Yesterday, I shared the hashtag for The Growth Conference (#BDGrow14).  Thanks to our Director of Research — @ehmccormick — and Director of Marketing — @Michelle_M_King — I can tell you that nearly 30% of the attending banks have an active twitter account; 78% of sponsors do.  On the banking side, these include the oldest and largest institution headquartered in Louisiana — @IBERIABANK, a Connecticut bank first chartered in 1825 with over $3.5 billion in assets — @LibertyBank_CT and a Durham, NC-based bank that just went public last month — @Square1Bank.  On the corporate side of things, one of the top marketing and communications firms for financial companies —@wmagency, a tech company that shares Bank Director’s love of orange — @Fiserv and a leading provider of personal financial management — @MoneyDesktop join us.  Just six of many institutions and service providers I’m looking forward to saying hello to.

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More to come — from New Orleans, not D.C. — tomorrow afternoon.

FI Tip Sheet: Is 2014 the Year of the Bank IPO?

Good things come in threes — like insightful/inspiring meetings in New York, Nashville and D.C. this week.  By extension, keep an eye out for a Sunday, Monday and Tuesday post on About That Ratio.  Yes, I’m heading to Chicago for Bank Director’s annual Chairman/CEO Peer Exchange at the Four Seasons (#chair14) and plan to share my thoughts and observations on issues like strategic planning, risk management and leveraging emerging technologies each day.  Finally, I hope the three points I share today (e.g. a look at what the future holds for branches to a rise in public offerings) prove my original sentiment correct.

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I’ve been surprised… by the # of conversations I’ve had about branch banking.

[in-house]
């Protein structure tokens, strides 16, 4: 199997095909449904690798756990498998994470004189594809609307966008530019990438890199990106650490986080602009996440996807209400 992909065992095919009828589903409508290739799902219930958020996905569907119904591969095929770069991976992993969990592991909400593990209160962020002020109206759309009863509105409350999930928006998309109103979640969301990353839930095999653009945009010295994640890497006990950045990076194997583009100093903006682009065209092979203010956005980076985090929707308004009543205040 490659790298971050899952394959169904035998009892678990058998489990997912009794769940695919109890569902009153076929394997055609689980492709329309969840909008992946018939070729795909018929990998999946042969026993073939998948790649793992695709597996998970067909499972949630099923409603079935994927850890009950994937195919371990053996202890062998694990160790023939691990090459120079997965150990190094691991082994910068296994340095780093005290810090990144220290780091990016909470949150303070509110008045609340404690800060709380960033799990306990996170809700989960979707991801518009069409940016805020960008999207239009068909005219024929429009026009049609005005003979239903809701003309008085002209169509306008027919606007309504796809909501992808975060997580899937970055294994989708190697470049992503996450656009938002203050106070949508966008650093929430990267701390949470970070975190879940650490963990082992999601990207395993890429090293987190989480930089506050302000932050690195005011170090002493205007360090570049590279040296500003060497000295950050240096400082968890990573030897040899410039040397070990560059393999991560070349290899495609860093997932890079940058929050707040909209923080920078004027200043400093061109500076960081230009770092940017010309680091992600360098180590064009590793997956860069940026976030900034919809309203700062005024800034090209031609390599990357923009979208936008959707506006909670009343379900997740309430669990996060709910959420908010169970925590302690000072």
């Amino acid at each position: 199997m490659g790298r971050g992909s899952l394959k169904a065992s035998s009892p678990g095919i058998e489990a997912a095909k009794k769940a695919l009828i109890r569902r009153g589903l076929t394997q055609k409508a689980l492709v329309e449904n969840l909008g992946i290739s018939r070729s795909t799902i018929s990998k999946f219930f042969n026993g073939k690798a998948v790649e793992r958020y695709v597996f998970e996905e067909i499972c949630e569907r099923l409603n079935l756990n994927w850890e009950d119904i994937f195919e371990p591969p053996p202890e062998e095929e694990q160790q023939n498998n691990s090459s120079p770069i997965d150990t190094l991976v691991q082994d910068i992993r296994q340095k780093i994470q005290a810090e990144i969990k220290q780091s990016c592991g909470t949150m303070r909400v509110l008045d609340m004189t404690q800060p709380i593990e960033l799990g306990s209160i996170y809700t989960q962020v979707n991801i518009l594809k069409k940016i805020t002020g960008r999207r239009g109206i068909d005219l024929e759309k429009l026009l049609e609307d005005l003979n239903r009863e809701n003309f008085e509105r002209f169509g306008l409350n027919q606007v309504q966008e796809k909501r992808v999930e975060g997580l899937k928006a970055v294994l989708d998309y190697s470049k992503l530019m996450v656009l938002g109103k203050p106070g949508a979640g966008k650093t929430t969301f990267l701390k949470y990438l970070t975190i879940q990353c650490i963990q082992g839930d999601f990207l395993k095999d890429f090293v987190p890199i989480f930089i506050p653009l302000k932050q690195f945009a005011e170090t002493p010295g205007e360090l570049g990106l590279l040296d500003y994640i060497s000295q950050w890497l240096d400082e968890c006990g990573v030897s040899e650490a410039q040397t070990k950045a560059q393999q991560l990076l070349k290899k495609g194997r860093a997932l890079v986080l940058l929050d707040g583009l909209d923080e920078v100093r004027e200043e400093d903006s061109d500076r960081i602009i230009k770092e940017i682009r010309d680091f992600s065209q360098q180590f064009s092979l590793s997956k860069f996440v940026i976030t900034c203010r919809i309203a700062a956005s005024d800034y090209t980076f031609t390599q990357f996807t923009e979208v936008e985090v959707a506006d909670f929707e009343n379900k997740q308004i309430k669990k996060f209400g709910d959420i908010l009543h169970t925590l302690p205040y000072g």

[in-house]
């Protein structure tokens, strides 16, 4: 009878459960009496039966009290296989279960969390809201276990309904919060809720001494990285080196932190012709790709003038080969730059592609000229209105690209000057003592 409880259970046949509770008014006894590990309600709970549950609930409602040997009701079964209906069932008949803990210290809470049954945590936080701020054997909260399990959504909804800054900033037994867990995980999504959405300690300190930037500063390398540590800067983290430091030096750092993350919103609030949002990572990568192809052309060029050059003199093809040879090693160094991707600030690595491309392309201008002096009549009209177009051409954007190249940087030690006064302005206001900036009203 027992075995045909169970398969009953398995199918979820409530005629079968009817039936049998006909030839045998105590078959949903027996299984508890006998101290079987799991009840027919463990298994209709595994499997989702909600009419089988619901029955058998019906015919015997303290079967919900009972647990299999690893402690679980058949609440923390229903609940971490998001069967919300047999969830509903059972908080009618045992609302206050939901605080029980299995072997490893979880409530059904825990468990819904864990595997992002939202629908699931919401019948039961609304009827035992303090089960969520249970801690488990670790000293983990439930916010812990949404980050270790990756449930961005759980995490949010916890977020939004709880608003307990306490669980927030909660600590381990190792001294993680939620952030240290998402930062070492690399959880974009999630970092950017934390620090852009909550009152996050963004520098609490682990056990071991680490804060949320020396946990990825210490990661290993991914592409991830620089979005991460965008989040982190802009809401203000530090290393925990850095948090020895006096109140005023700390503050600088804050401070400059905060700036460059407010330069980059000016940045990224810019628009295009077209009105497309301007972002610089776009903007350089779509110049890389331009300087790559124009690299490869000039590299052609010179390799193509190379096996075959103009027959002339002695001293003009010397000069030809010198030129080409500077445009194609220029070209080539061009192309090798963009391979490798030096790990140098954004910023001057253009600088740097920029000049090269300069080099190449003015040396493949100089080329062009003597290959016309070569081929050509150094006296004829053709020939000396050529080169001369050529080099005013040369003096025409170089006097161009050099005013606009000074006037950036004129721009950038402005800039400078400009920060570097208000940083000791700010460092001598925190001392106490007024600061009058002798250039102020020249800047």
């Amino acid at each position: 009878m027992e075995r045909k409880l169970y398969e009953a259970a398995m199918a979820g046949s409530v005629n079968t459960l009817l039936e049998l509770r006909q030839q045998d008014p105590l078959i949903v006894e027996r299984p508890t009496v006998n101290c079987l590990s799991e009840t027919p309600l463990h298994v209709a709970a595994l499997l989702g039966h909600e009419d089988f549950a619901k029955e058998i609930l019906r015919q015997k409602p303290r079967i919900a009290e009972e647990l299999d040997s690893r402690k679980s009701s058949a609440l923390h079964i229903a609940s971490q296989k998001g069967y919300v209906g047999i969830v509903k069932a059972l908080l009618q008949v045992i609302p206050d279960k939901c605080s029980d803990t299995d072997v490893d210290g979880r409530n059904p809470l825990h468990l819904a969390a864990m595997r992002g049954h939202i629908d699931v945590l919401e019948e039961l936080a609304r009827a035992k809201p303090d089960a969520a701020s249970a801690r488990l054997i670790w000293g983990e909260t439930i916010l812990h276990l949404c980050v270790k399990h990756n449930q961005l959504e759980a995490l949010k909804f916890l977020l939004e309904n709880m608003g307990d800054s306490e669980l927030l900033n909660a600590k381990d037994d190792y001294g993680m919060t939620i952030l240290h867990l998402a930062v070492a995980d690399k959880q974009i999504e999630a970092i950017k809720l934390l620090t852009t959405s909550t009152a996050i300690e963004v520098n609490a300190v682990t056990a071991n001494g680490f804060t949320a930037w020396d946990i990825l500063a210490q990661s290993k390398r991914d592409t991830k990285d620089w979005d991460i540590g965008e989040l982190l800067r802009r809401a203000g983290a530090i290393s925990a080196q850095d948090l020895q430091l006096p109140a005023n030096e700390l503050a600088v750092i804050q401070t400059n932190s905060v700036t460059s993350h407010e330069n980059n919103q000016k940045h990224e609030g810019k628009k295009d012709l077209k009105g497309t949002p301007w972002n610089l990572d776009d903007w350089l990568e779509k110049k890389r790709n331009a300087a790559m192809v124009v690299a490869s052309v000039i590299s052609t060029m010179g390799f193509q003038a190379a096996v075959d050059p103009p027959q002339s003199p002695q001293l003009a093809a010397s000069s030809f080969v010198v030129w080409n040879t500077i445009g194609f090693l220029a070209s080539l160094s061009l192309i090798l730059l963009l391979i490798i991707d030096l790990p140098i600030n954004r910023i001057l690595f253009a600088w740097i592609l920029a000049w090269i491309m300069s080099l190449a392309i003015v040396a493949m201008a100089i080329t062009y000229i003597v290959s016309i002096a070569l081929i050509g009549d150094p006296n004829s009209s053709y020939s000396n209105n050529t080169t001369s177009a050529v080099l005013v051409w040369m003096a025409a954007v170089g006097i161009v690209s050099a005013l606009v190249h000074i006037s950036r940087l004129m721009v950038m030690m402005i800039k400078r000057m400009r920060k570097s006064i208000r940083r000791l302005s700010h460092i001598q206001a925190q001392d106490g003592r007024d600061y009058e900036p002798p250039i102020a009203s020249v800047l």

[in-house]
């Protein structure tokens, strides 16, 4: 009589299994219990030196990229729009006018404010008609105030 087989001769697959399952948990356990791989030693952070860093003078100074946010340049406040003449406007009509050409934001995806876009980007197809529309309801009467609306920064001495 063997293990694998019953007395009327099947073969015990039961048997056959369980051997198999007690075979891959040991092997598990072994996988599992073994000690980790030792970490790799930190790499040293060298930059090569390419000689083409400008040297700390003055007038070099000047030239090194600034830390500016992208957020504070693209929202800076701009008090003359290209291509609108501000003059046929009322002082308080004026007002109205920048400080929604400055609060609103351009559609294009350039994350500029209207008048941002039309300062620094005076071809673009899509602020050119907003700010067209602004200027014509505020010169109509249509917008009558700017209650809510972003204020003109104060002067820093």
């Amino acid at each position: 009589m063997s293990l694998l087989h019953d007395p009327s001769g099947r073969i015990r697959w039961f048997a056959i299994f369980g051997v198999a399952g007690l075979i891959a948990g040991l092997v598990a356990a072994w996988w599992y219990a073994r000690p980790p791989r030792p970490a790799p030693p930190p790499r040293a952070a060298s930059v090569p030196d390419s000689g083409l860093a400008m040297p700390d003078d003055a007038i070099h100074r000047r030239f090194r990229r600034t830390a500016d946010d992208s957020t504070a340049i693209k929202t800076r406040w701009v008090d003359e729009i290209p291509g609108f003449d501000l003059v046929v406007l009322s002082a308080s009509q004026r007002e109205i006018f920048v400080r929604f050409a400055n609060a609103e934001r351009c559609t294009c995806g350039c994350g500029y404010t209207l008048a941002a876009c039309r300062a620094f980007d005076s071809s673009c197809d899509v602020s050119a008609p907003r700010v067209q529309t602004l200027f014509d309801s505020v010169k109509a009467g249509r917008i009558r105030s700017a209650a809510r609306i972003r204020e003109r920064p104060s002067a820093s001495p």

With many of the mega and super-regional banks focused on expense control, I find myself talking fairly regularly about how these institutions are taking a “fresh look” at reducing their branch networks.  Typically, these conversations trend towards well-positioned regional and community banks — and how many now look to branch acquisitions as low risk and cost effectives ways to enter a new market or bolster an existing market.  I expect these conversations to continue next week in Chicago — but thought to share today as it again came to the fore earlier this week in NYC.  While there, I had a chance to catch up on PwC’s latest offerings and perspectives.  Case-in-point, one of their current research pieces shows that, despite the emergence of new competitors and models:

“the traditional bank has a bright future – the fundamental concept of a trusted institution acting as a store of value, a source of finance and as a facilitator of transactions is not about to change. However, much of the landscape will change significantly, in response to the evolving forces of customer expectations, regulatory requirements, technology, demographics, new competitors, and shifting economics.”